Fielding, C.R.1, J.D. Trueman2, J. Alexander3
(1) University of Nebraska-Lincoln, Lincoln, NE
(2) University of Queensland, Brisbane, Australia
(3) University of East Anglia, Norwich, United Kingdom
ABSTRACT: Holocene Depositional History of the Burdekin River Delta of Northeastern Australia: a Model for a Low-Accommodation, Highstand Delta
The Burdekin River Delta of northeastern Australia has previously been used as a type example of a wave-tide-interactive or mixed-influence delta. Recent work by us, however, has shown that the Holocene delta platform has been constructed principally by accumulation of distributary channel and mouth bar sand bodies, and is better described as a flood-dominated delta. The Holocene succession, typically 10-20 m thick, has accumulated through the repeated switching of distributary channel and associated mouth bar systems over the past 8000 years. At least eleven such systems are recognised, based on surface and subsurface investigations, including a large suite of radiocarbon ages. The Holocene succession comprises a basal mud unit formed during the post-glacial transgression, overlain by a sand-dominated interval formed by channel and mouth bar progradation. The limited sediment supply and efficient longshore drift system have combined to restrict deltaic progradation to shallow water depths (<20 m), such that the thin, complex Holocene succession of the delta can be viewed as the product of a low-accommodation setting, formed almost entirely during the present sea-level highstand.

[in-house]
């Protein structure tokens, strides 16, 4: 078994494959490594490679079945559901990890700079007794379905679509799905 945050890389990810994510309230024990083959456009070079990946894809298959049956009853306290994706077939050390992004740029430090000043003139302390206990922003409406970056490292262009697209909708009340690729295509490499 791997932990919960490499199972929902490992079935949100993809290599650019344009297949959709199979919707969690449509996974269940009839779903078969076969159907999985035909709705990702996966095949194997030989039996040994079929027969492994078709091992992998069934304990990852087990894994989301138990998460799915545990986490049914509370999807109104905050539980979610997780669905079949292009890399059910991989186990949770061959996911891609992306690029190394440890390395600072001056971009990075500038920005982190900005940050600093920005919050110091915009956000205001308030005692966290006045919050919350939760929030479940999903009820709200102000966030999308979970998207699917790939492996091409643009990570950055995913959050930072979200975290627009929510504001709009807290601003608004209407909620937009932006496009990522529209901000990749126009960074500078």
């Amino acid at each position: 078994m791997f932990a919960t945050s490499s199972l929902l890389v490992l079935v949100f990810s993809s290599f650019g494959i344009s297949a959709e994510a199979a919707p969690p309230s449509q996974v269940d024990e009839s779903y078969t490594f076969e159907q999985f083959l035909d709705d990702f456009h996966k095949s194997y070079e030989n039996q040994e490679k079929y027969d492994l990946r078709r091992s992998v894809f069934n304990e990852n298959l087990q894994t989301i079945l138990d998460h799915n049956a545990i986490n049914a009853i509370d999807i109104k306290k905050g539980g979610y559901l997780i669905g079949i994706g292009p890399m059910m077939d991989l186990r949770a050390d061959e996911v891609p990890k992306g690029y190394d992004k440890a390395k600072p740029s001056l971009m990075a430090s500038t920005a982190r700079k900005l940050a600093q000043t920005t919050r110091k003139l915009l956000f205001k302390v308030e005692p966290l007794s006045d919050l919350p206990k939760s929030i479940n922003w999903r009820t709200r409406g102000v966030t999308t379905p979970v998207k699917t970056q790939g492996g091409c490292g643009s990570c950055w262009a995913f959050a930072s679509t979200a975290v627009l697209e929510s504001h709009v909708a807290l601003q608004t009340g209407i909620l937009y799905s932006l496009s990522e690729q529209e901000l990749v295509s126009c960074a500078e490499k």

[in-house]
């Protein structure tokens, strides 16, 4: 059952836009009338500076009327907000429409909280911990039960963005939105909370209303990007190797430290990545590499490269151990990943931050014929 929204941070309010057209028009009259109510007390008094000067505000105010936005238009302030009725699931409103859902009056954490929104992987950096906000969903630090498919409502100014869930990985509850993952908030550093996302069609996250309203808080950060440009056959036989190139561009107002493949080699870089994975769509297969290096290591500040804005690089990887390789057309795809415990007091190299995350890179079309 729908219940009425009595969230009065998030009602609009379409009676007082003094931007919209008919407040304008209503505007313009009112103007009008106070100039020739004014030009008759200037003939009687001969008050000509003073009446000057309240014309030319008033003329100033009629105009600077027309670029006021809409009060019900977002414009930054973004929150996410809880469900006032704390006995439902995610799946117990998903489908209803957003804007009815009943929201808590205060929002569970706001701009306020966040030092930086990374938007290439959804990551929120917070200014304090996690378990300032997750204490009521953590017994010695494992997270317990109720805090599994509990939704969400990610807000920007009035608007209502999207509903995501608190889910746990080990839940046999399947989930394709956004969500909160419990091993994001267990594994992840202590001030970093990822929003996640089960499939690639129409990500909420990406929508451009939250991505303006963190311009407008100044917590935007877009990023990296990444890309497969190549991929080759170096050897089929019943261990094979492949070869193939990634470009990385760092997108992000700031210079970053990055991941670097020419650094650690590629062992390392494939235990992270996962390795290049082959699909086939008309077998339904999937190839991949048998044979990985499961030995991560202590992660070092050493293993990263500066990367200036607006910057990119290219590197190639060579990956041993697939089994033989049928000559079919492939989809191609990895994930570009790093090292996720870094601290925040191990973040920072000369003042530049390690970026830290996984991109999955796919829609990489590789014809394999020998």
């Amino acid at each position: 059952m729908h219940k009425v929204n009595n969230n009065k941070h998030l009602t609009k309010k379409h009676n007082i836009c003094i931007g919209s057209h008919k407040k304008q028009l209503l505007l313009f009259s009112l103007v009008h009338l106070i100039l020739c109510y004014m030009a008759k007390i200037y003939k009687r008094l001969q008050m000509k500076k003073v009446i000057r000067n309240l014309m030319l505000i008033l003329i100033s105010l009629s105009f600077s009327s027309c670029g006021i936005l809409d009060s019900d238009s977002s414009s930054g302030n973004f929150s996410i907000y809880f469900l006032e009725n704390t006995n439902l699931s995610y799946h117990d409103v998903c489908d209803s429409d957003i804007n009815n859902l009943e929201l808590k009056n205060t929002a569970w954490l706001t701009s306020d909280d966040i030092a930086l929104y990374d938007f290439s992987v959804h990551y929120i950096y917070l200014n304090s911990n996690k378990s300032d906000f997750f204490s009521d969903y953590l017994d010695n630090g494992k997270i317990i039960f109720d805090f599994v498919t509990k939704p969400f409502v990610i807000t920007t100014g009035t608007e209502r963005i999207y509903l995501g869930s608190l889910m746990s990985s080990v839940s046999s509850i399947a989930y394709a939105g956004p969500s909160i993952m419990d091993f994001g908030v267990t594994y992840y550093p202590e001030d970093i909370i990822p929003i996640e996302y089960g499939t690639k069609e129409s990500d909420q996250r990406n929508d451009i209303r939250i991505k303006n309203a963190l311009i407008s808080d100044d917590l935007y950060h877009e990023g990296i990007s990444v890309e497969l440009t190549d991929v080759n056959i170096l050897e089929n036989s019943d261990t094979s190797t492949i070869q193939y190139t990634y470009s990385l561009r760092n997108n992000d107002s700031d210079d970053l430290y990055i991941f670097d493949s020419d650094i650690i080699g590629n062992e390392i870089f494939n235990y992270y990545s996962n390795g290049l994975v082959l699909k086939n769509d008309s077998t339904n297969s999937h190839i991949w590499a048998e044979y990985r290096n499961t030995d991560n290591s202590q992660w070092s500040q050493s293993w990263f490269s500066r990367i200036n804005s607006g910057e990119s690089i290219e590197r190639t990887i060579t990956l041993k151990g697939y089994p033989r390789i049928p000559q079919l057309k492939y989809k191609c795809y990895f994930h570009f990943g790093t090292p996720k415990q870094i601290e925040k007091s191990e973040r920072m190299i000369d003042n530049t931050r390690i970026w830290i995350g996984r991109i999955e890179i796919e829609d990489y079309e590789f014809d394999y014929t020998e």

AAPG Search and Discovery Article #90026©2004 AAPG Annual Meeting, Dallas, Texas, April 18-21, 2004.